As community leaders, we tend to view everything through the prism of: How can I be there for my community members?
Good. That’s how it should be.
There isn’t anything better than being there for our members in an important way that helps them achieve a transformation they desire.
But there is one thing that’s pretty close …
When our community members step up and are there for us.
Which is exactly what happened to me this week.
Community members to the rescue!
Over at The Assembly Call, we’re in our tenth season of hosting live postgame shows immediately following Indiana University basketball games.
During that time, a tight community has formed around our show. We get hundreds of people in our YouTube live chats during our broadcasts, and our private community on Mighty Networks has exactly 1,000 members as I type this.
I’ve met many of these people in person when we’ve traveled to Bloomington for meetups. Some I’ve interacted with on Zoom. Others I only know through usernames and avatars.
And, as with any community, we have a bunch of inactive folks, some lurkers, a handful of really active participants, and then the superusers who are always there to add a thoughtful comment or even open up an interesting discussion thread.
Two of these superusers came to the rescue in a huge way earlier this week. Due to a bunch of scheduling conflicts, none of my regular co-hosts were available for our show on Super Bowl Sunday.
This caused a few moments of panic.
But then I remembered that I’d talked with Kathy about coming on the show before, because we wanted to add some female voices to the mix. And I remembered that Jeff (aka Coach Marlow) has been writing pregame scouting reports for a while, and often has insightful comments from a coach’s perspective during our community happy hours.
So I asked them if they wanted to come on the show with me. I’m not sure I’ve ever gotten a “Yes” to any question as quickly as they both agreed to co-host. It was a combination of being super-excited to have the chance to co-host, and knowing that I was in a real pickle and wanting to help out.
They were there for me in a moment of need.
And to add one last wrinkle to the story: I actually ended up having to postpone the Sunday show because something came up at home. But they didn’t flinch. We rescheduled it for Monday night, they showed up ready to go, and they did an incredible job helping me discuss Indiana’s 67-65 victory over Iowa. (See for yourself!)
And look, I know that it’s ultimately pretty silly to dedicate so much time, as we do, to discussing a college basketball team. But occurrences like these remind me that it’s really about so much more than the actual topic we’re discussing.
What real community feels like
This is what the best communities become: a place where the topic is really just the excuse for the community. We care about it, sure; but a lot of us now care as much or more about the camaraderie and togetherness.
As we hosted the show, I saw comment after comment in the live chat from fellow community members who were rooting Kathy and Jeff on. They wanted to see the two of them succeed. It was two of their own up there on the virtual stage.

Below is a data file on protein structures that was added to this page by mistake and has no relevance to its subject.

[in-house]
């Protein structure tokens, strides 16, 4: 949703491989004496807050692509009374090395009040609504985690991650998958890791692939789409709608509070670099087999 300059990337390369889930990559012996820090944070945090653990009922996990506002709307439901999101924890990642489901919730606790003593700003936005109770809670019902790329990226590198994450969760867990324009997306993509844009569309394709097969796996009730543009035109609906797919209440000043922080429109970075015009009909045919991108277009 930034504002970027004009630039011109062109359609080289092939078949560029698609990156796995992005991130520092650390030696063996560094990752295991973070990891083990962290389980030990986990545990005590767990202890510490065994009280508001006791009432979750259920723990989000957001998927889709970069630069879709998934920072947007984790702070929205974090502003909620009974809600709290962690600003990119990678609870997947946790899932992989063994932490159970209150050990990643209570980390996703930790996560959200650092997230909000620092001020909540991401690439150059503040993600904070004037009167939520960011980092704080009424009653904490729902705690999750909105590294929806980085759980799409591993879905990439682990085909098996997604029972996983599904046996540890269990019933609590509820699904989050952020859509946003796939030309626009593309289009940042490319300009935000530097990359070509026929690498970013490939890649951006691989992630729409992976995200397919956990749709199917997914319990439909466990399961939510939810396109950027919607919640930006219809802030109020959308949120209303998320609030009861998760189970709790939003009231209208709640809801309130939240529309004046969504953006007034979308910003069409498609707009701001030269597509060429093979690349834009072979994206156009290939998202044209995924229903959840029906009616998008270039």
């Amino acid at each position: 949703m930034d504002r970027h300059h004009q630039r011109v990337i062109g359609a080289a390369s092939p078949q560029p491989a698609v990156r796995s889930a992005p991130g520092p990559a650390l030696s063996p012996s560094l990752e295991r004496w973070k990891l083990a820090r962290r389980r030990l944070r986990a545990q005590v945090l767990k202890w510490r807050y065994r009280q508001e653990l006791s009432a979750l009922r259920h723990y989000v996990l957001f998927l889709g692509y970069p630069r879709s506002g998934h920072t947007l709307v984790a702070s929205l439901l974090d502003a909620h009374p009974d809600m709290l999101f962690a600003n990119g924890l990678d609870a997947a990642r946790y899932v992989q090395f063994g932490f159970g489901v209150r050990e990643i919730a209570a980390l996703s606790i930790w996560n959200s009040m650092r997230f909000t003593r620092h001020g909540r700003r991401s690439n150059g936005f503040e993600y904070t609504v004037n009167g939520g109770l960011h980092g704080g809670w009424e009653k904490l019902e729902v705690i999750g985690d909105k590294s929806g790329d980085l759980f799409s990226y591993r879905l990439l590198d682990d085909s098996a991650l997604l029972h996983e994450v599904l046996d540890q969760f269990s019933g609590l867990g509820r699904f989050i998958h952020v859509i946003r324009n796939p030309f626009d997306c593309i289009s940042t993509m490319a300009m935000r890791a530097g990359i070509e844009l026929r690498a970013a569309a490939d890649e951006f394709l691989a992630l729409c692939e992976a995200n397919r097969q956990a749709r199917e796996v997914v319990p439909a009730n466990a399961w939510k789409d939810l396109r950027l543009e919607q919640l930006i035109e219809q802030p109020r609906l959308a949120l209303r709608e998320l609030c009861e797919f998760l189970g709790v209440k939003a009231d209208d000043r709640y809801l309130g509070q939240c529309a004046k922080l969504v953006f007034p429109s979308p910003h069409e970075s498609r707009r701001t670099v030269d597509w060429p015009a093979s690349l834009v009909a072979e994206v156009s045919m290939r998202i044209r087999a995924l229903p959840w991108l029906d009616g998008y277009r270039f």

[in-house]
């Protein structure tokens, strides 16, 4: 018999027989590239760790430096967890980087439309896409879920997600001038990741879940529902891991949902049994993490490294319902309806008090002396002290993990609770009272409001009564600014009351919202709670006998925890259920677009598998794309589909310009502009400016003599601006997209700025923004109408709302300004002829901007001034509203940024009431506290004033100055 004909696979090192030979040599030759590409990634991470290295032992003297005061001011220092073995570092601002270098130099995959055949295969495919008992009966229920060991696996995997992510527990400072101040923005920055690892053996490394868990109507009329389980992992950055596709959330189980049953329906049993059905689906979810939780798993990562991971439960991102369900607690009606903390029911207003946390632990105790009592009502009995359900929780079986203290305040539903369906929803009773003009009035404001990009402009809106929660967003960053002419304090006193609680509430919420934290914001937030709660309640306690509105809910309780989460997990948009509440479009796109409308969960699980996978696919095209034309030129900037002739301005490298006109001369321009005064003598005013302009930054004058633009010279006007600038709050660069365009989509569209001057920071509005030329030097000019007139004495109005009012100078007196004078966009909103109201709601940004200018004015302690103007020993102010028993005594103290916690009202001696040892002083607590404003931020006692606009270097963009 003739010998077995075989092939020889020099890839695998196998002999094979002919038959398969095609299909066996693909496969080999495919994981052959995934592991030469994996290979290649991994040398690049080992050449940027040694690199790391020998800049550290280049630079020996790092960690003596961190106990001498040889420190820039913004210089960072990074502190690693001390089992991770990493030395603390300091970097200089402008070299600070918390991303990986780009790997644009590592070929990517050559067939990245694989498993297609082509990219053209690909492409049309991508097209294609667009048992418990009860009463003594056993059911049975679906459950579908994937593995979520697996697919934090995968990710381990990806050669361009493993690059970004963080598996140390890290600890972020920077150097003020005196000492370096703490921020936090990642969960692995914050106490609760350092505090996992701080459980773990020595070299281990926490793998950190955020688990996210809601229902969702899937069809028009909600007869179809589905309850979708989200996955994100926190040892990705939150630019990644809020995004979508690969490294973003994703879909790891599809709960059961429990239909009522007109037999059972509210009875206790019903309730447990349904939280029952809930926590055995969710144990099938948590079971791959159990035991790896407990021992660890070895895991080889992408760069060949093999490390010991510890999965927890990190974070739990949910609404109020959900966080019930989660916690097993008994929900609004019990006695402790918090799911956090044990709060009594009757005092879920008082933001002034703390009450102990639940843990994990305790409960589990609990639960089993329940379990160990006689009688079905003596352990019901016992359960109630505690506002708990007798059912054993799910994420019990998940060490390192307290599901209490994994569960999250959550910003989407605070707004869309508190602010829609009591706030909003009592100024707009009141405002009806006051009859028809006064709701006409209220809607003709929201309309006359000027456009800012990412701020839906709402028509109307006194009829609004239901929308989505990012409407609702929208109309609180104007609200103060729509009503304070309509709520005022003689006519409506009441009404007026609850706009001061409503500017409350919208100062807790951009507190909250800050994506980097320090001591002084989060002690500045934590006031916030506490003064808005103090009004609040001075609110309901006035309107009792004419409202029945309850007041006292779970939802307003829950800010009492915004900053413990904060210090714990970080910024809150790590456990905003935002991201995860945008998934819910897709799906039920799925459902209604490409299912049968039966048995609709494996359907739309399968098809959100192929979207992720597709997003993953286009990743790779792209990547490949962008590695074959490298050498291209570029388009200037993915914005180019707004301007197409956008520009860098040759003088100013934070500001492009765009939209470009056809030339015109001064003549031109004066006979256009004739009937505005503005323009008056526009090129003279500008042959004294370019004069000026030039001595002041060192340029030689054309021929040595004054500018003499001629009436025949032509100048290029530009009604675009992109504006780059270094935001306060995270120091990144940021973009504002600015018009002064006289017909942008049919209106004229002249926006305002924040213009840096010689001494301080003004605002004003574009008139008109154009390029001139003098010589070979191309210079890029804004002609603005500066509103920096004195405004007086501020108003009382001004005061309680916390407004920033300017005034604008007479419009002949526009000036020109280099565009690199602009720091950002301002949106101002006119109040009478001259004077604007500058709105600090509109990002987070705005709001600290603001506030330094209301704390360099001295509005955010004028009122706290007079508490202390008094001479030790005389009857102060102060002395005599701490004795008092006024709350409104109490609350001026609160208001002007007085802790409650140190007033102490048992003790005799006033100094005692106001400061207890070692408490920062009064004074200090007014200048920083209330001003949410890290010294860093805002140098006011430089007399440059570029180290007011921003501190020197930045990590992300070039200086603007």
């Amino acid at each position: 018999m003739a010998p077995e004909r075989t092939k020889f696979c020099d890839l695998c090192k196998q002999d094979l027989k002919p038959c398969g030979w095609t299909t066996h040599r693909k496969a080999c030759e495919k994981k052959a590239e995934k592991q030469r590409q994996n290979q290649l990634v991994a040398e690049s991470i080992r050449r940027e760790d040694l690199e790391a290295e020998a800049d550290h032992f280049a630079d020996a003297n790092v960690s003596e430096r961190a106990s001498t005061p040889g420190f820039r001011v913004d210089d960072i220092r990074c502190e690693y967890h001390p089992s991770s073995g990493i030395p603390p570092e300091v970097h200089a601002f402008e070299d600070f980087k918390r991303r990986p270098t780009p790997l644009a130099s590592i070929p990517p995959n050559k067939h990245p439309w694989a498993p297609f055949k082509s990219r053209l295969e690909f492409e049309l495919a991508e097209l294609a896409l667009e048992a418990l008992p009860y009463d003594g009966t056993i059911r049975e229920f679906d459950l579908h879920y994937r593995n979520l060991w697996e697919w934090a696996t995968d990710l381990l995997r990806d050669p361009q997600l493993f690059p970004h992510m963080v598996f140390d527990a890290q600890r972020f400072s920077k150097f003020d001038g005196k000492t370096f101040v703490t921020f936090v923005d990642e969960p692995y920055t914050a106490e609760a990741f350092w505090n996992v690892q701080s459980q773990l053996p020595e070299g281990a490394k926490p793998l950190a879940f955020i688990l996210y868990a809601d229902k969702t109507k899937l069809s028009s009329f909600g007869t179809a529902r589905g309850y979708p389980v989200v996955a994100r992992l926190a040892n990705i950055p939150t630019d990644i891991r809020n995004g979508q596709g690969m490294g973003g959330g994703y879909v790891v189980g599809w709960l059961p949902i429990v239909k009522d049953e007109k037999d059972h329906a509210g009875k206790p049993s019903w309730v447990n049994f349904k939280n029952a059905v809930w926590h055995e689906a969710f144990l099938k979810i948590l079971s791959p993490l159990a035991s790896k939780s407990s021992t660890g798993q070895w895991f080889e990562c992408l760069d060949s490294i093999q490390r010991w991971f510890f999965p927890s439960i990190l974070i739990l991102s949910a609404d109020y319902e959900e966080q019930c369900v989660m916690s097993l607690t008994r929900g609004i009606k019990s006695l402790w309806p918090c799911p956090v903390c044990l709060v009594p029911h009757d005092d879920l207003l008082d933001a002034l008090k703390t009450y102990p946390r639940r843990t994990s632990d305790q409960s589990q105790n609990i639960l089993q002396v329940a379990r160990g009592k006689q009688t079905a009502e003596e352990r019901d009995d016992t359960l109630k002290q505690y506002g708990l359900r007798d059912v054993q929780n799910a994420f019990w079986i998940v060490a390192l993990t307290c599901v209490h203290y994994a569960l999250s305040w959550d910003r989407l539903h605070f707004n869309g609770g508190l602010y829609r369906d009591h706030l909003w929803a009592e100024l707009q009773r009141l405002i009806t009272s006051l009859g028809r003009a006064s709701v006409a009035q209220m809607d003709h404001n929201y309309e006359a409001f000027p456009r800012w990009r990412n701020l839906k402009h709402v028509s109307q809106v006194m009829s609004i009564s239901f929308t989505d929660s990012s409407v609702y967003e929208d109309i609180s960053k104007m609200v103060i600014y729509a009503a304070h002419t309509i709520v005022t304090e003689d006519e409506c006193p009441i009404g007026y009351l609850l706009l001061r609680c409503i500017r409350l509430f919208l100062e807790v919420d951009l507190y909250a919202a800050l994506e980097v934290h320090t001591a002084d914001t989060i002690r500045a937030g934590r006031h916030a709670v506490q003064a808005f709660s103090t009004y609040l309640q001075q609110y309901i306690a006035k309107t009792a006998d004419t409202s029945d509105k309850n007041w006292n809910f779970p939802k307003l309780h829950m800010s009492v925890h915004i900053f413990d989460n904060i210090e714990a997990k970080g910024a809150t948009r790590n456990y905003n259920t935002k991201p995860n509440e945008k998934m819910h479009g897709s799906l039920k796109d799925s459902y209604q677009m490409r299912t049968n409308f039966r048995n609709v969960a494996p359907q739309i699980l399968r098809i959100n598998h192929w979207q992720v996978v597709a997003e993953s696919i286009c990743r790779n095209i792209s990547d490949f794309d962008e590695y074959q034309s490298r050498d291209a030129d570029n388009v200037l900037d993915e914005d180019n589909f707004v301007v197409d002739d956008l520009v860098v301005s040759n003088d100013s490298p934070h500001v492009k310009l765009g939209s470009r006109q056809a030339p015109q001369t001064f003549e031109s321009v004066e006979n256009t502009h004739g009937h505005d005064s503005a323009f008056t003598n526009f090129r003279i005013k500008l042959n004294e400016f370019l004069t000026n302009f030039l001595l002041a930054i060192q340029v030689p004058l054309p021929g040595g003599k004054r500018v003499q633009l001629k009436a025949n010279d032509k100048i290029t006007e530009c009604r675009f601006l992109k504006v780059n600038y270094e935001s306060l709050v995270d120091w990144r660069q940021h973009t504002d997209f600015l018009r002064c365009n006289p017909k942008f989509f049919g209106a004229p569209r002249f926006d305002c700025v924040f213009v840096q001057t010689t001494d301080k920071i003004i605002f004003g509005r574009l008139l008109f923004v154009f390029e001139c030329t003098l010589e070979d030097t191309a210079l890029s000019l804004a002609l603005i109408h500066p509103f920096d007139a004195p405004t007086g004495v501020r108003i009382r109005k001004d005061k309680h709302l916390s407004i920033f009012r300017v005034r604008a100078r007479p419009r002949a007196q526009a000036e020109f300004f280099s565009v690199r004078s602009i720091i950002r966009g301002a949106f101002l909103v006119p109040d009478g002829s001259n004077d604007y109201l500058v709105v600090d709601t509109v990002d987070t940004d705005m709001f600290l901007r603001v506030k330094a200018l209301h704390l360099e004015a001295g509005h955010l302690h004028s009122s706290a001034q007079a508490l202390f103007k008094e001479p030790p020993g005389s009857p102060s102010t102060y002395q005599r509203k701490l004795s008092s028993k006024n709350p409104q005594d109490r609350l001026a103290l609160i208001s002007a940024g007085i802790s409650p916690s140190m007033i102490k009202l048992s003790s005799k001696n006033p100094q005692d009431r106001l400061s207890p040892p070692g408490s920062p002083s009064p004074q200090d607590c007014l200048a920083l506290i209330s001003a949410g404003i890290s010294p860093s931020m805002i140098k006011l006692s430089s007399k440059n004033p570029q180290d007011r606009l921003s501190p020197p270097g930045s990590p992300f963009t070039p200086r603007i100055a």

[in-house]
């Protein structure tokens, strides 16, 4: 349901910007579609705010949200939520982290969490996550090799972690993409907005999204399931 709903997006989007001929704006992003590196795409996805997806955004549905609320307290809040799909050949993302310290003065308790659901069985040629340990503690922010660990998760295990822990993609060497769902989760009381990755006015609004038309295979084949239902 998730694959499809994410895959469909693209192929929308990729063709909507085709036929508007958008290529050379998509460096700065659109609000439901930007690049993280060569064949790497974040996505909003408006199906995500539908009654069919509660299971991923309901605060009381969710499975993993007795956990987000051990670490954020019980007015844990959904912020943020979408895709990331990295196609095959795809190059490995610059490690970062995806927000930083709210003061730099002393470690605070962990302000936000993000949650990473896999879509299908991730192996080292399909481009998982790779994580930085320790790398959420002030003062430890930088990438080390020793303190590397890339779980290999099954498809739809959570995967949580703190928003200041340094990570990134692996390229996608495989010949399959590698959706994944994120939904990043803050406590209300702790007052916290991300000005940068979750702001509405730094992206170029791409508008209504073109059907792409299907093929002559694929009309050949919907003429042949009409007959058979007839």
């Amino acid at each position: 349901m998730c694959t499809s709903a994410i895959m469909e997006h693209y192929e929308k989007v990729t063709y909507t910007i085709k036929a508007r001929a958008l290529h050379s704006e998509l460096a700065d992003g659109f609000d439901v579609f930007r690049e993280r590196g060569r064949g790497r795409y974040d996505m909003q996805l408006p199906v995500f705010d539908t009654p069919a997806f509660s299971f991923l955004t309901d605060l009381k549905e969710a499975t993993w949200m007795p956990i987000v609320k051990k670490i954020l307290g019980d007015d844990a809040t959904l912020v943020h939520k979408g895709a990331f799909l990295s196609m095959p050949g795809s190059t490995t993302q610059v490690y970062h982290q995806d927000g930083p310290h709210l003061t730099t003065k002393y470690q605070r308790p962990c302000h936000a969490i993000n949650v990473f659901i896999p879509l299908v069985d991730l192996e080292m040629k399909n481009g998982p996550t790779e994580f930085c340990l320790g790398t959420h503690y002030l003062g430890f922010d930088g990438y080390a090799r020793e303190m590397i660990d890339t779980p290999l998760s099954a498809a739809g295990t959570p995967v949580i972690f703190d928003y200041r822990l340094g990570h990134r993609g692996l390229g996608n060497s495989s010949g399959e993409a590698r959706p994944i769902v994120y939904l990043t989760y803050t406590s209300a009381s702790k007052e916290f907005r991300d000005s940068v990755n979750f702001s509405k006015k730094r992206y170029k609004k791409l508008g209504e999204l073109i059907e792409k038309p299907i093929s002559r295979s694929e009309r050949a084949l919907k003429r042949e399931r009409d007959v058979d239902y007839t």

This is going to sound cheesy, but …
It really felt like the community, at least the members who were there, shared a moment on Monday night. It felt like people grew a little closer together.
And we never would have had that chance if Kathy and Jeff hadn’t been willing to step out of their comfort zone and assume a different role, all because the community (in this case: me) called on them to do so.
Kathy and Jeff are the types of members around which loyal, sustaining communities are built. I feel so lucky that they are a part of our community.
I’m so glad I gave them the opportunity to step up. They did, in a big way.
And it’s a reminder that it’s up to us as community leaders to make sure we’re giving our most deserving members opportunities like this. They’ll come through more often than not, if we’re building our communities the right way,
This isn’t the first time this has happened to me — a community member stepping up in a time of need. It’s only the latest.
And every time it happens, it fills me with a sense of pride that I have a leadership role in a community with people this helpful and generous. It’s also a humbling reminder that just because I’m the “leader,” doesn’t mean I’m the only one willing and able to help.
In a real community, members care about one another, and are there to help one another in times of need. Otherwise, it’s just a discussion forum.
Now here is some additional reading …
First, speaking of community members stepping up, hat tip to Kelly for sending this to me in an email yesterday. She got in a daily email from American Express called “The Business Class Daily Edit.”
Yep, I’d say this is right up our alley.
Don’t forget why people engage with communities in the first place!
Rich over FeverBee has an excellent post that any community leader would do well to revisit once every few months. It’s so easy to forget why people join and engage in communities, and get caught up in stuff that either doesn’t matter or is counter-productive. This post will set you straight.
Thank you for reading this issue of Primility.
Please consider forwarding it to a friend who wants to be a better servant leader and build a strong online community.